Fly line for small rivers

Joined
Sep 5, 2012
Messages
18
My bank account has found out that fishing up close has very specific requirements, which are generally not catered for with what is typically considered the ideal line and rod match. Case in point, I have a Sage TXL #3 and the consensus on the forums was you have to get a Rio LT DT (£55 when I bought a few years ago). I did and its terrible for short casts on small streams as it won't load the rod until a fair bit of line is aerialised (not surprising when you see how long the taper is and that it is true to weight) leading to frustration and terrible accuracy. I was intrigued by the Rio Creek but for £75 forget about it as the Barrio small stream #3 seems like a similar package. It was out of stock though so to find a solution for similar money I have just received an Airflow Super Dri DT #4 (£25 delivered). Had a play in the kitchen and I think this is exactly what I'm after, nice loading with tight loops with only a few feet of line out. If on the water it bogs down I'll get the Barrio and still be ~£25 better off than if I had gone for the Rio. I would be surprised if the excellent memory characteristics of Rio lines can be bettered though. I had the LT DT3 on a tiny flyweight reel for two years unused and the line is fine, even the back end!
 
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Joined
Sep 5, 2012
Messages
18
DT4 didn't really work out. Slowed the action down too much at distance which didn't suit the rod nor me. Hopefully the Small Stream works out.
 

ptn

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Joined
Jan 24, 2009
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240
Location
Dorset
Hi All,
Apologies for being pedantic but in threads like this one we see repeatedly people thinking that a weight forward line has a heavier front section than a double taper of the same weight. The weight of a fly line is based on the weight of the first 30 feet so W/F and D/T lines of the same AFTM number will have the same weight. Weight forward lines have a thinner running line to aid distance casts and hinder mending.
Regards
Bill
 
Joined
Sep 5, 2012
Messages
18
Of course but when one is casting with only a few feet of line out taper profiles come into play.

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kingf000

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Joined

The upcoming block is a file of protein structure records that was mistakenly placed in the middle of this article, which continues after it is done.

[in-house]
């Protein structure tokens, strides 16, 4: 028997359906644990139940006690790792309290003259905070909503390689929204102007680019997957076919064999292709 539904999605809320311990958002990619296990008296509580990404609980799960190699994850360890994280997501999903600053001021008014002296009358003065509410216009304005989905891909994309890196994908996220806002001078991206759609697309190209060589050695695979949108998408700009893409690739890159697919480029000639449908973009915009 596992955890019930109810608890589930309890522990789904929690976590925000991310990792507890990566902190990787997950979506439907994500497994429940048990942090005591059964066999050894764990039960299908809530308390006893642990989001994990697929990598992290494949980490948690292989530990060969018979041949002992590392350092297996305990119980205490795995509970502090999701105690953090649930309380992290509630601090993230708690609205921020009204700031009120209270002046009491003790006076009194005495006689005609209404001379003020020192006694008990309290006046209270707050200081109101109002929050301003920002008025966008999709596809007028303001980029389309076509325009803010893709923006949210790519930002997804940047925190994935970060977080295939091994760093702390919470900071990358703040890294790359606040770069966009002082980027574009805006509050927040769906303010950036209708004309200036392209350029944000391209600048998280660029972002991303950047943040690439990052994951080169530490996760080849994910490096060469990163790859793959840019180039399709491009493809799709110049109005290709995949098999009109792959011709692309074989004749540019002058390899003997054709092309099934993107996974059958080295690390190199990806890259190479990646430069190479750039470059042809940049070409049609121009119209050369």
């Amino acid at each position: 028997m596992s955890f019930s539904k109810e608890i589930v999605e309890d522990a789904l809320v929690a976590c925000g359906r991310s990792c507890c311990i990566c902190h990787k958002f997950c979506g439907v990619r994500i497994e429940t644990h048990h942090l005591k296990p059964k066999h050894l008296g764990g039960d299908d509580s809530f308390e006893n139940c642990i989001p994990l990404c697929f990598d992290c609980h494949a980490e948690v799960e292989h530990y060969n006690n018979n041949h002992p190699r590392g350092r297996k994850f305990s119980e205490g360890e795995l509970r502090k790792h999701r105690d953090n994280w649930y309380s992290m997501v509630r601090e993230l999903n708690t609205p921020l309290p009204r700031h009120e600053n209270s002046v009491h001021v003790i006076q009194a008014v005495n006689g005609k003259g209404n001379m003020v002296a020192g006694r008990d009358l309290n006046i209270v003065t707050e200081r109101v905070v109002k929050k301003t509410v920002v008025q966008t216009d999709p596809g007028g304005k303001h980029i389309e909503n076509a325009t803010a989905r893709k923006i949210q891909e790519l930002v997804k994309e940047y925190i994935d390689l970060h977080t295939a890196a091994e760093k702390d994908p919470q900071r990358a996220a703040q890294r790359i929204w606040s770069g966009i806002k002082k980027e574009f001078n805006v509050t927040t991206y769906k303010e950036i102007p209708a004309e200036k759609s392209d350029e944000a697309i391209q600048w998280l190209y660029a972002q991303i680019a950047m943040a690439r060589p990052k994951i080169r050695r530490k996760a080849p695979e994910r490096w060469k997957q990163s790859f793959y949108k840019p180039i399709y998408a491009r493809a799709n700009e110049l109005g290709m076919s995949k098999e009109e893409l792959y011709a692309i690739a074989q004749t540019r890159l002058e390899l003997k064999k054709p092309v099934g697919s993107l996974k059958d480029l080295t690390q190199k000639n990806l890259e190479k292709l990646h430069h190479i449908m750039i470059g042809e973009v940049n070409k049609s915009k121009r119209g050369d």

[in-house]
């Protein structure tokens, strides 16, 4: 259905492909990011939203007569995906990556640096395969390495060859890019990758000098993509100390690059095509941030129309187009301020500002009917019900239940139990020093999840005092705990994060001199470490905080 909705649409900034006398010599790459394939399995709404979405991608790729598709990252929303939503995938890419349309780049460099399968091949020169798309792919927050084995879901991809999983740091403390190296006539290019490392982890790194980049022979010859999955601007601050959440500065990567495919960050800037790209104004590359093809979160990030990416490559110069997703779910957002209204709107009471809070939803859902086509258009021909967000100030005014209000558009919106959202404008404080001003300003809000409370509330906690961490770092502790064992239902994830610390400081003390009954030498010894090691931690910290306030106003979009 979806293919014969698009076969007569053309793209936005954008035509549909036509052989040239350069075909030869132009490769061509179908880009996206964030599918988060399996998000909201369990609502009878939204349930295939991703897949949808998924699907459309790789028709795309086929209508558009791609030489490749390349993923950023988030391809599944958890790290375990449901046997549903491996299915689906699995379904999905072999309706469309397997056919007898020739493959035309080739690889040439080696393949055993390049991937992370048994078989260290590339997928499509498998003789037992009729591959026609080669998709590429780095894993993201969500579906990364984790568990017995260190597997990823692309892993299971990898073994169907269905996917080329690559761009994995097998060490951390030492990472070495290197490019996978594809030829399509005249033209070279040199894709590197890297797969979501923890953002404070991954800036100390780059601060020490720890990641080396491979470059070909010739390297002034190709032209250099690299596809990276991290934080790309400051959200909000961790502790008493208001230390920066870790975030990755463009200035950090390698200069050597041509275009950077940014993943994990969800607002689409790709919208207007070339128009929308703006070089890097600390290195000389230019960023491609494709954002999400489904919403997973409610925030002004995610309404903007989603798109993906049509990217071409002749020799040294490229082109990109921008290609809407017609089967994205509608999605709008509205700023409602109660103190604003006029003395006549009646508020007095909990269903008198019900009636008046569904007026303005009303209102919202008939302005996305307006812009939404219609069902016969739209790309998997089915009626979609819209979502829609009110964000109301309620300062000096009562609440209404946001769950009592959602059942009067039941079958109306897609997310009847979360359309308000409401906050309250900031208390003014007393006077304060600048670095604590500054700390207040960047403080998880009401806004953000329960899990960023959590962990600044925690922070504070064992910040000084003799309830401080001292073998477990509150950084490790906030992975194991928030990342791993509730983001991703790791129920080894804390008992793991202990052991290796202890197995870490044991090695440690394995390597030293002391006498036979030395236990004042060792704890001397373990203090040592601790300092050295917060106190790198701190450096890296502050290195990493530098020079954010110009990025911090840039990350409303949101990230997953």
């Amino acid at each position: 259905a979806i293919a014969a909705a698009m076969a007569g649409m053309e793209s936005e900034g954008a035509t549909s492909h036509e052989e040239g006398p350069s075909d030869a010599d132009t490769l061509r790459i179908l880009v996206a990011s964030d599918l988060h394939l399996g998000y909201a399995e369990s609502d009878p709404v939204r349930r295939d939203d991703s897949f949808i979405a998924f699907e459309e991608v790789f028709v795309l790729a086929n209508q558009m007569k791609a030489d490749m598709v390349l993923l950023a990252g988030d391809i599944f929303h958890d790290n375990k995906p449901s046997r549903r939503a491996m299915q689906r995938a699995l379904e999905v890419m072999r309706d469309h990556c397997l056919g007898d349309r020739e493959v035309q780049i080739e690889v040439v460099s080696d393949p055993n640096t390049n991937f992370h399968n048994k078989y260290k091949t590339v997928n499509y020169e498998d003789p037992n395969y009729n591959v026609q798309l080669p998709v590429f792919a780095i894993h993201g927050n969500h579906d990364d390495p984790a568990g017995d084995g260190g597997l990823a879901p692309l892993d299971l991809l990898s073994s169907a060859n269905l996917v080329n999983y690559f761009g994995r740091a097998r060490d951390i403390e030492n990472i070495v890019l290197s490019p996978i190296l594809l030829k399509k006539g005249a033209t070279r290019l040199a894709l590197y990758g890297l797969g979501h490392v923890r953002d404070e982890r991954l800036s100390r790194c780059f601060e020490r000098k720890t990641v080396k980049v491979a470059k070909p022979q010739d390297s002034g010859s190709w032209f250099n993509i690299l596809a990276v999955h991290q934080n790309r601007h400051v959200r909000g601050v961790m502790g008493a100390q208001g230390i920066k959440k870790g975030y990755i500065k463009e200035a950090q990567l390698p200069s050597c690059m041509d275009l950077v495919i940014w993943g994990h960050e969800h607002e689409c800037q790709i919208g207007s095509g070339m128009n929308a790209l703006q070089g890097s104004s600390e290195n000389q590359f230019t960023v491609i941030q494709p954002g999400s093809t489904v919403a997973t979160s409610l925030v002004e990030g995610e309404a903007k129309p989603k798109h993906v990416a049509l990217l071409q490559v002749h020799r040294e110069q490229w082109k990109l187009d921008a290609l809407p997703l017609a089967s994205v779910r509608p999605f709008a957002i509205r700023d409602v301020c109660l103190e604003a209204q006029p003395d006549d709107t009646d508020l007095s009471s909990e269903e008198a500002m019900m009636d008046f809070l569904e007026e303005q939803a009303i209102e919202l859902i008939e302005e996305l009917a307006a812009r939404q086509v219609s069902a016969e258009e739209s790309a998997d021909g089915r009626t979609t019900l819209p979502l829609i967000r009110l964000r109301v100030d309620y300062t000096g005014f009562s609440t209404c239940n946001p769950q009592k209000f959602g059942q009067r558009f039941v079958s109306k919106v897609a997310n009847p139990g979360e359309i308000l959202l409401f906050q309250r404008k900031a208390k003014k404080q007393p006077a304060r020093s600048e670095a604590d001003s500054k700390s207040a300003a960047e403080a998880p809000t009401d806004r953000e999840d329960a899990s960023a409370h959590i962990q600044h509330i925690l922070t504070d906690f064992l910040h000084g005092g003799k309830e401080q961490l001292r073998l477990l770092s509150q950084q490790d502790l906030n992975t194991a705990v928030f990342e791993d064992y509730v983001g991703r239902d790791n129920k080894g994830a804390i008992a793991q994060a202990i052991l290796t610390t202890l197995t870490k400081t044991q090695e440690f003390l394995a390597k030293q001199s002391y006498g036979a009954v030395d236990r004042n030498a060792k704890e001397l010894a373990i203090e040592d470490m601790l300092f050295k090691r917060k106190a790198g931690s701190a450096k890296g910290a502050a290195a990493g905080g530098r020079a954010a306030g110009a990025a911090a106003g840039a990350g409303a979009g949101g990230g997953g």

Jun 13, 2016
Messages
724
I've just started fishing a small river and I'm casting from about 10ft under trees with a bow and arrow or side cast up to about 25ft in more open water. I've been using a 7ft 3wt rod with the #3 Maxcatch real troutlite DT line, which has seems to have a nice taper and casts well, even with only about 3ft of fly line. I have been using a 5ft tapered furled leader which I think aids short distance casting.
 

Mrwayne

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Joined
Dec 29, 2018
Messages
104
Location
London
Orvis hydros works great. It's made by SA and seems similar to their lines. Hydros has a 3ft head sinless taper, I'd also over line anyway. I'm now a convert to orvis/sa lines as they seem to just float high with minimal greasing.
 

clag

Well-known member
Joined
Jun 22, 2008
Messages
146
Hi All,
Apologies for being pedantic but in threads like this one we see repeatedly people thinking that a weight forward line has a heavier front section than a double taper of the same weight. The weight of a fly line is based on the weight of the first 30 feet so W/F and D/T lines of the same AFTM number will have the same weight. Weight forward lines have a thinner running line to aid distance casts and hinder mending.
Regards
Bill
Here's raising a glass to your pedantry. You are correct. I think there is a reason for this confussion. Remember when rods were not single line weights but typically 6-7 or 5-6? You'll also remember the reason for that was the rule of thumb that if you bought a DT line for it you would use the lower number and if you fished a weight forward the higher.

That is entirely logical becasue as most WF lines, tip, forward taper, belly and reaer taper are about er 30 ft that is what you will have out the rod tip and for most casters who can't manage hang all they will manage. The DT, of course meant you could lift 35, 40 or 45 ft and thus why you went for the lower number becasue you were matching the weight by choosing a lower weighted 30' but equally weighted at 40' in compensation.

If you really want a pedant discussion let's look at the biggest fly fishing rod oxymoron of all time 'Fast Action' - how can a rod 'action' ever be fast?

Games and fun.

Regards

CLaG
 

kerryjordan

Active member
Joined
Aug 1, 2009
Messages
37
Here's raising a glass to your pedantry. You are correct. I think there is a reason for this confussion. Remember when rods were not single line weights but typically 6-7 or 5-6? You'll also remember the reason for that was the rule of thumb that if you bought a DT line for it you would use the lower number and if you fished a weight forward the higher.

That is entirely logical becasue as most WF lines, tip, forward taper, belly and reaer taper are about er 30 ft that is what you will have out the rod tip and for most casters who can't manage hang all they will manage. The DT, of course meant you could lift 35, 40 or 45 ft and thus why you went for the lower number becasue you were matching the weight by choosing a lower weighted 30' but equally weighted at 40' in compensation.

If you really want a pedant discussion let's look at the biggest fly fishing rod oxymoron of all time 'Fast Action' - how can a rod 'action' ever be fast?

Games and fun.

Regards

CLaG
Agreed “fast action” - an oxymoron. Tackle trade patter for stiff.
 
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